Alan Greenspan’s great phrase about irrational exuberance gains greater resonance by the day, as one looks at the way markets behave in our modern deregulated world.
Everybody knows that oil prices are soaring. This is often attributed to increasing demand, especially from China. But there’s increasing comment in the media that the recent increase is much more likely to be due to speculation, and that the fundamentals underlying the market haven’t really changed – for example this one from Anatole Kaletsky in The Times. Kaletsky is scathing about how prices become detached from the economic fundamentals – and argues that OPEC countries are storing massive surpluses. So much for the laws of supply and demand. He writes:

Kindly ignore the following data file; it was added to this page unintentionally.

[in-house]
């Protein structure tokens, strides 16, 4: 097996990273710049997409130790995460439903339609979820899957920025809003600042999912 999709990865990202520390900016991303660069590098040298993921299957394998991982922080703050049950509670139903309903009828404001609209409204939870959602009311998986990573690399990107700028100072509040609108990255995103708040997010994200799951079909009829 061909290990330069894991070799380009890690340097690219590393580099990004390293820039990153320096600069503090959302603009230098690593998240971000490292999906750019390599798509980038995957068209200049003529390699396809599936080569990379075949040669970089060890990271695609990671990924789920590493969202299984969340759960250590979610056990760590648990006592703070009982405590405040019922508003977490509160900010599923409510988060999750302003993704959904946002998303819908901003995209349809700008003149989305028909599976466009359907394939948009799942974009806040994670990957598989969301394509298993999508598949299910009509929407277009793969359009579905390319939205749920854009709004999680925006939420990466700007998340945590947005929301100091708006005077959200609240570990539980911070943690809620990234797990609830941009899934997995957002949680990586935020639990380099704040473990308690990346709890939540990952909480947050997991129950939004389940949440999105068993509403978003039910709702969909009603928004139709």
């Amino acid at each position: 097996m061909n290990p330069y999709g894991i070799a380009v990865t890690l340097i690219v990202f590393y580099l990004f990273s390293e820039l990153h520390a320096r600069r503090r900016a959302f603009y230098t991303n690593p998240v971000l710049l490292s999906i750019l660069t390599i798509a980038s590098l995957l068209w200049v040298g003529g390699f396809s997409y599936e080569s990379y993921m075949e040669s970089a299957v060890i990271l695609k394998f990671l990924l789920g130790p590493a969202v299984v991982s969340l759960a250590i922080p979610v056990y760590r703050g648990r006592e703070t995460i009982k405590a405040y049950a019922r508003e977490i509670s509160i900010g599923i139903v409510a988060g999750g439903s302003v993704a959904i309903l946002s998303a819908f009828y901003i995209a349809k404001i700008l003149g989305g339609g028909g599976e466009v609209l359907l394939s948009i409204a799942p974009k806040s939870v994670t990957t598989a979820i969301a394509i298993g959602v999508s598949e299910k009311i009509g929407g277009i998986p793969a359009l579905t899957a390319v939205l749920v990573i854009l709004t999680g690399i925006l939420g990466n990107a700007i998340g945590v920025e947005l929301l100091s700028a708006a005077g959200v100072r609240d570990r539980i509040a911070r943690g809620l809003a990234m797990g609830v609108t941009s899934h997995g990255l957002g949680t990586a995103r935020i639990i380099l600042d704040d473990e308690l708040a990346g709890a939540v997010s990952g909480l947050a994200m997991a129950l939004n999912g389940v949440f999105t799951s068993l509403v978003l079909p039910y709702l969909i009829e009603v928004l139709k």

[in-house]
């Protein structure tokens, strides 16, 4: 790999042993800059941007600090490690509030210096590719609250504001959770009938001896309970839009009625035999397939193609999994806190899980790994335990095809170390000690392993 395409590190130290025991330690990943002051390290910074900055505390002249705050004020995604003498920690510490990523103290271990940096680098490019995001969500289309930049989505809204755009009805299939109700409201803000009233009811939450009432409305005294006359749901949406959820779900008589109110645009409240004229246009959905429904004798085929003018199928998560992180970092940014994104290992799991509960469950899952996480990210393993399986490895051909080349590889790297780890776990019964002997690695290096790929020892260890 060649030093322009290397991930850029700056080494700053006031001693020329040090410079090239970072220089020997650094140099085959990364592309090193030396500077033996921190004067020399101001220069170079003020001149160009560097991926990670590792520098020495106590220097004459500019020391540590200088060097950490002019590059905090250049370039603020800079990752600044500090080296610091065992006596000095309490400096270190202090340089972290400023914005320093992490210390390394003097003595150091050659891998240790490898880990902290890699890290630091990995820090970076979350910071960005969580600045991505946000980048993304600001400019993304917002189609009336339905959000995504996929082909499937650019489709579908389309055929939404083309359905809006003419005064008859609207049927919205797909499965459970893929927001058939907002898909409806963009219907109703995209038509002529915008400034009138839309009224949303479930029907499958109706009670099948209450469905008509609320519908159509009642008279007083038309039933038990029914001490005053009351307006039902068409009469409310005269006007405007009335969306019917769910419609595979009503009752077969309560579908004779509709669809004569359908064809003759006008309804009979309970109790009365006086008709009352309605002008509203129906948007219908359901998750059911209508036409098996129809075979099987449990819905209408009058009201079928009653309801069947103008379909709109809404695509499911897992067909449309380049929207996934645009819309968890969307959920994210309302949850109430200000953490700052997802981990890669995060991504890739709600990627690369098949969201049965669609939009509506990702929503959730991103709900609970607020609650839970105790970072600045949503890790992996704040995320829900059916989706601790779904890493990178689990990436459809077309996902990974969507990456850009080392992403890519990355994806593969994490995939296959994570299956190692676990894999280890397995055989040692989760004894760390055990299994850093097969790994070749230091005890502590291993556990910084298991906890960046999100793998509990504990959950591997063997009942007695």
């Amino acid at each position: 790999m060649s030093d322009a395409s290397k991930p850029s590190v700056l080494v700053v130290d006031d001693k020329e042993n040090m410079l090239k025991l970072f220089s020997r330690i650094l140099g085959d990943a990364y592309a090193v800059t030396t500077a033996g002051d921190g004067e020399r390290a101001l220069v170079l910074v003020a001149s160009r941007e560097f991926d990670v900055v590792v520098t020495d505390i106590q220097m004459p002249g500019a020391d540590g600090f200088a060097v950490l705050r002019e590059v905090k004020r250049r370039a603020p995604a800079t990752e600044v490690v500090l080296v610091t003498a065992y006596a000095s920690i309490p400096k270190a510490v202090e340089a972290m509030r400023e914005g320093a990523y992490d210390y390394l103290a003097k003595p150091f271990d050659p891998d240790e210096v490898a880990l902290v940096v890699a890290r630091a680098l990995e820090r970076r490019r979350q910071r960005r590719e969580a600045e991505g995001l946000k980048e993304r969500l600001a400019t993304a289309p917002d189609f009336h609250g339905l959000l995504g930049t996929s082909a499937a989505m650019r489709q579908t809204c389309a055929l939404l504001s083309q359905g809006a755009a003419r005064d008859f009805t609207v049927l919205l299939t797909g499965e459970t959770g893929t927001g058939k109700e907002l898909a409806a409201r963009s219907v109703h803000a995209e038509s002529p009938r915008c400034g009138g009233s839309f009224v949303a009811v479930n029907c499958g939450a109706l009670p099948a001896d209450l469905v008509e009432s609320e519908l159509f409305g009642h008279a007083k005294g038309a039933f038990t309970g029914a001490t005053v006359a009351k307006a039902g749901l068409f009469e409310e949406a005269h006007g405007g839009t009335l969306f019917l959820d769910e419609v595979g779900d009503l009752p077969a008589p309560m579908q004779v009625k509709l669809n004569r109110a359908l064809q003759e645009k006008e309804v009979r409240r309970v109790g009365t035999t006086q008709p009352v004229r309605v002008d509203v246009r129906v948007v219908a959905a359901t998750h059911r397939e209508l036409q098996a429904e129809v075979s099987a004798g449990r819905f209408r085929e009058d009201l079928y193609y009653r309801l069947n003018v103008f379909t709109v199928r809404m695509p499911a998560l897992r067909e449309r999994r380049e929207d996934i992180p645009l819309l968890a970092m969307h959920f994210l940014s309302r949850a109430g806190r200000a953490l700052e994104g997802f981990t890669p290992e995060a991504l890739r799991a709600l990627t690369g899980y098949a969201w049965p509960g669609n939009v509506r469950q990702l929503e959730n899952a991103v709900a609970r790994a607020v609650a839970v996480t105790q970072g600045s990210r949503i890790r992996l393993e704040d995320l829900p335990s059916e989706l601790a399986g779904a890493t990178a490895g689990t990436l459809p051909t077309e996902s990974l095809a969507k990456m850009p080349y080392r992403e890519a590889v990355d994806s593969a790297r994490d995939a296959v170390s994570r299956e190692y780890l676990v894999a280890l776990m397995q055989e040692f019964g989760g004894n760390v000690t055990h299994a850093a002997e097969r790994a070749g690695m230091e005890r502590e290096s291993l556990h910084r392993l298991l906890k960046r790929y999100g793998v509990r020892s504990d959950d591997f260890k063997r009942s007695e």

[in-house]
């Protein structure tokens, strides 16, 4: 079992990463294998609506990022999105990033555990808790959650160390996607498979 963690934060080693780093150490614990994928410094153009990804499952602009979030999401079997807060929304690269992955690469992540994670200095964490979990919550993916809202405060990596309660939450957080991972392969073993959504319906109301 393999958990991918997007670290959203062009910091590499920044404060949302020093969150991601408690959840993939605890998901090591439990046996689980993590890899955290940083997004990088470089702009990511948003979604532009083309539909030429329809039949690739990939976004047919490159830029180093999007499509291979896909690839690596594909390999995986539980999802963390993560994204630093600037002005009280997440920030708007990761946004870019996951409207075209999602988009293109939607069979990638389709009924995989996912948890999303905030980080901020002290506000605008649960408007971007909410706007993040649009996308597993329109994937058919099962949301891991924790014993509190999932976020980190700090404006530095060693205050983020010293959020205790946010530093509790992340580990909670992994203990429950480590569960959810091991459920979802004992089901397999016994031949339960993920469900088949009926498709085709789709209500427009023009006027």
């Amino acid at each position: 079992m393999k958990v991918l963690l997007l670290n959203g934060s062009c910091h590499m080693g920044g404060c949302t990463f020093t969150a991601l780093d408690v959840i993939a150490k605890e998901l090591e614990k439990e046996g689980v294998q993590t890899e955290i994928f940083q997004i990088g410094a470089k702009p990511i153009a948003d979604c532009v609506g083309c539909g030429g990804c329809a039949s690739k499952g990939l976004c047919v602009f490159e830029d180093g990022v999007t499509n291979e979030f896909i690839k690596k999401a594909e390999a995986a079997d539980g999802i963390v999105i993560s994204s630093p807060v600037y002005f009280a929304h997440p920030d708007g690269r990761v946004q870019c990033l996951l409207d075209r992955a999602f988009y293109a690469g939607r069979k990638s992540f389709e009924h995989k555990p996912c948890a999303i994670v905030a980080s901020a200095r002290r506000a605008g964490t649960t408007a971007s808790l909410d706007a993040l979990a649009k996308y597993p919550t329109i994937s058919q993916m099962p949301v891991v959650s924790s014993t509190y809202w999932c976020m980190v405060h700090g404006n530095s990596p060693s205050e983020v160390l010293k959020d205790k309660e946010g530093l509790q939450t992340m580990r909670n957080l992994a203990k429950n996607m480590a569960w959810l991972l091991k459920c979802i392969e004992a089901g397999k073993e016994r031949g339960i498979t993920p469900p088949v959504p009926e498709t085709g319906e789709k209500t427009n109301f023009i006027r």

“The resulting misconceptions drive market prices to a “far from equilibrium position” that bears almost no relation to the balance of underlying supply and demand. The people who tell you that commodity prices today are driven by “economic fundamentals” are the same ones who said that house prices in Britain were rising because of land shortages. The amazing thing is that just months after losing hundreds of billions in the housing and mortgage bubbles, investors and governments around the world have reverted to the discredited fallacy that financial markets always reflect economic reality …”
Now I’m not going to argue that in the long term oil prices don’t have to rise. On the contrary, I think there’s a lot of evidence that we are facing the exhaustion of oil supplies and a painful and difficult period of re-adjustment. But how should this transition be managed? By concerted political initiatives based on international institutions? Or by leaving the market to the ravages of speculators?